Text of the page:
OSWEGO, N.Y. –The Oswego community celebrated the reopening of the Safe Haven Holocaust Museum on October 9.
The museum has been awarded a $100,000 grant secured by state senator Patty Ritchie (R). Her support for the museum, along with a grant from the Oswego County Foundation Committee, allowed the extraordinary opportunity to update and redesign the museum into 32 technologically sophisticated, interactive exhibits that tell the incredible story of the Fort Ontario refugees.
During the event, speakers, state and local officials, and the public commemorated the inspiring journeys of 982 refugees that arrived in Oswego in 1944.
The Safe Haven Museum’s president Audrey Hurley started the ceremony by remembering her family roots as a Jewish girl from Brooklyn. She honored the refugees and their braveness to escape the holocaust.
“Survivors who were able to become mothers and fathers and who could get to be the cherished grandparents of grandchildren who adore them,’’ Aurley said.
Oswego’s Mayor Billy Barlow showed his respect to the brave refugees for their resilience and courage.
“Safe Haven is such an important part of the history and the fabric of the community here in Oswego, being the only place in the United States of America to actually taken Jewish refugees escaping the Holocaust during World War II… It is just a continuation of highlighting the museum and how special it is, you know it is important to always keep a museum fresh… so it is a great tool to attract more people to recognize the museum,” Barlow said.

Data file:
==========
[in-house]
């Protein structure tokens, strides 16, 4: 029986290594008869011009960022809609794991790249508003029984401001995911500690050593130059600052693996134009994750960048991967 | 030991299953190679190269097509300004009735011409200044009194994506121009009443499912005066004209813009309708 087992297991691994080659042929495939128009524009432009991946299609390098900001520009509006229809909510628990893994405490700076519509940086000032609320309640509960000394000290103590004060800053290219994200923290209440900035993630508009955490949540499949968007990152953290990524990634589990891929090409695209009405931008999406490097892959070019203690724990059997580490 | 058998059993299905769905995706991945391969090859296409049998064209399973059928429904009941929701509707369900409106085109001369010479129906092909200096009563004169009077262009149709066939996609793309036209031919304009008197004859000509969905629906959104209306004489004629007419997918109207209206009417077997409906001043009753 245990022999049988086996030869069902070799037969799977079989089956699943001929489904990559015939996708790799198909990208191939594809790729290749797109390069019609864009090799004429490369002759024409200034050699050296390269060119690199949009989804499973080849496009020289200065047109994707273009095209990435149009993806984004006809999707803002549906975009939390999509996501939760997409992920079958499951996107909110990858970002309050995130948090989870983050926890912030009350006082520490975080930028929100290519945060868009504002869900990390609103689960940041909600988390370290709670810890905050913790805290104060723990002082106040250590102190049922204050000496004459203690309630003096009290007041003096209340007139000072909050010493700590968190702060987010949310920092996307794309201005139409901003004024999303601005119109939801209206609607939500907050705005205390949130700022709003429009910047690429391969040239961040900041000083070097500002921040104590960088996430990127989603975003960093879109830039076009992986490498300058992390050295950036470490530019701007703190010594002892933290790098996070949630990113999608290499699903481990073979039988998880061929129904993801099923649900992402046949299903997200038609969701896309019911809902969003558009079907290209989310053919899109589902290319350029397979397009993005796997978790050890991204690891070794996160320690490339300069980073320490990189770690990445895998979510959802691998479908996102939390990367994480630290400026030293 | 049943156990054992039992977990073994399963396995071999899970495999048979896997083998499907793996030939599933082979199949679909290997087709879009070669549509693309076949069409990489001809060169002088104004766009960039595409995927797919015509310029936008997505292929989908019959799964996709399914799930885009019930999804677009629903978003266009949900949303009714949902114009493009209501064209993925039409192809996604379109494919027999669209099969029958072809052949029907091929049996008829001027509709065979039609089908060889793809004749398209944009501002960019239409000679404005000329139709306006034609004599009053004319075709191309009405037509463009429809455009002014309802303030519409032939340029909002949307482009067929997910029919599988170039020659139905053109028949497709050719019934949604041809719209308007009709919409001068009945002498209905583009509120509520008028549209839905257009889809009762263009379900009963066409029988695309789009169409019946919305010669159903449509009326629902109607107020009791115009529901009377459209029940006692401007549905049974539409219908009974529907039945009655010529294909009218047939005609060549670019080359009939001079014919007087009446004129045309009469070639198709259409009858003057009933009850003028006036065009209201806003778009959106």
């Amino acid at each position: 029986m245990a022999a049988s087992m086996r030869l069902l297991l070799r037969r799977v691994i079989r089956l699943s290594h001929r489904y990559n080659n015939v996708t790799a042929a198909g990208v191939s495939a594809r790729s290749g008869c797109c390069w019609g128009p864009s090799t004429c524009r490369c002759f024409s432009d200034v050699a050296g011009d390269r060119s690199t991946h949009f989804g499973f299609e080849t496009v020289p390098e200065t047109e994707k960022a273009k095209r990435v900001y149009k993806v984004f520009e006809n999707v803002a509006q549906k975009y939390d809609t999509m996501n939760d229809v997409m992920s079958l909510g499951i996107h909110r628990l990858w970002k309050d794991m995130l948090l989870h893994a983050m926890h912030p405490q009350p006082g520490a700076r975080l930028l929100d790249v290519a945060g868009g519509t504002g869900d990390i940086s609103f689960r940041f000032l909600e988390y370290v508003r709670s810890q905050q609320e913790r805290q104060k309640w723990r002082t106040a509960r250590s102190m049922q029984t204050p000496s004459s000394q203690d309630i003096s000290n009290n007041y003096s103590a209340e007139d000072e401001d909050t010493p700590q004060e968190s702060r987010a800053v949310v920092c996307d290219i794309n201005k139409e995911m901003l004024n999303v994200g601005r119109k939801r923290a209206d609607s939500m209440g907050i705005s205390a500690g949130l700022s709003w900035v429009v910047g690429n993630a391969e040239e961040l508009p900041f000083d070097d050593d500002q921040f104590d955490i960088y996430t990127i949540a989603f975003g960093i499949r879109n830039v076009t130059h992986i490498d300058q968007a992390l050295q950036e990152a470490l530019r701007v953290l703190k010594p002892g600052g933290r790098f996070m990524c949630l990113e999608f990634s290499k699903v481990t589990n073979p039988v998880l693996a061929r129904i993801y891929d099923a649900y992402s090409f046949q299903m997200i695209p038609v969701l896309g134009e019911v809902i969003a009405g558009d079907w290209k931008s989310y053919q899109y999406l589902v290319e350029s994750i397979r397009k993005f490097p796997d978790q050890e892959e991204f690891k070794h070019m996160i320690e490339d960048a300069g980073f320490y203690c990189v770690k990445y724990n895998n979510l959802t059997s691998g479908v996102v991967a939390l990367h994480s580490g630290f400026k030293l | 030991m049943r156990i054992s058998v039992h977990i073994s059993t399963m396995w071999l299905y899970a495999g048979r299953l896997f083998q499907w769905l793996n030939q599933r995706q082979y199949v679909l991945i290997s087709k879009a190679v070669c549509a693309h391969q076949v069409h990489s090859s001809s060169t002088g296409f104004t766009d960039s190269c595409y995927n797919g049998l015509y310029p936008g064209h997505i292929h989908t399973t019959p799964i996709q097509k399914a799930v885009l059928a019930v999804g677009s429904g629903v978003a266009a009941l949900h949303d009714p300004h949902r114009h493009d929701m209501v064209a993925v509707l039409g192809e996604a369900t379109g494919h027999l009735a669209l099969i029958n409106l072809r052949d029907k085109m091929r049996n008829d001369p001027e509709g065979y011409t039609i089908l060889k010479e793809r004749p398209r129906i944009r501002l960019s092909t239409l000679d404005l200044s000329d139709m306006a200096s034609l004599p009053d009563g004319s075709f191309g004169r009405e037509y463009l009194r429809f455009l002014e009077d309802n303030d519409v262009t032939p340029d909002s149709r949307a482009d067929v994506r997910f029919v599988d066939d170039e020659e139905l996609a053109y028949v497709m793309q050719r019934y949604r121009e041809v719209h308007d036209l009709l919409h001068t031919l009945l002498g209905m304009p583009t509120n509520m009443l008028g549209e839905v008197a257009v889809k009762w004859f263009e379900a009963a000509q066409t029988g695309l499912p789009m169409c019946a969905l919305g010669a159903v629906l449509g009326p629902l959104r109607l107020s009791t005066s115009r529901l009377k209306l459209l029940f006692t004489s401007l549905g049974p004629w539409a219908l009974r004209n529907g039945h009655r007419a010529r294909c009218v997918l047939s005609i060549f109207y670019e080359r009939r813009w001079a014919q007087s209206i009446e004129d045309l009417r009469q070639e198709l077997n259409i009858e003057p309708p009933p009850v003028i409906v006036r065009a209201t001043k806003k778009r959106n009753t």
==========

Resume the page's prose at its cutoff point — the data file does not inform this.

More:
One effort that was introduced during the event, is the proposal to establish the National Park status to the grounds of Fort Ontario. This idea is supported by Congressman John Katko (R-NY), Sen. Charles Schumer (D-NY) and Sen. Kristen Gillibrand (D-NY).
One of the highlights of the event was the participation of Paulin Bates’ family that brought a little book known as the ‘’Posie book’’ of children’s poems and autographs including a poem written and signed by classmate Anne Frank.
’’She always wanted the story about Anne Frank to be available… My mom loved that book… She gave stories and talks about this connection and her memory of Anne Frank… But also about living in an occupied country during World War II,’’ Bates said.
The museum is now open to the public Monday to Sunday from 11 a.m. to 4 p.m. located at 2 East 7th Street, Oswego, NY. For more information about the museum, visit the website here.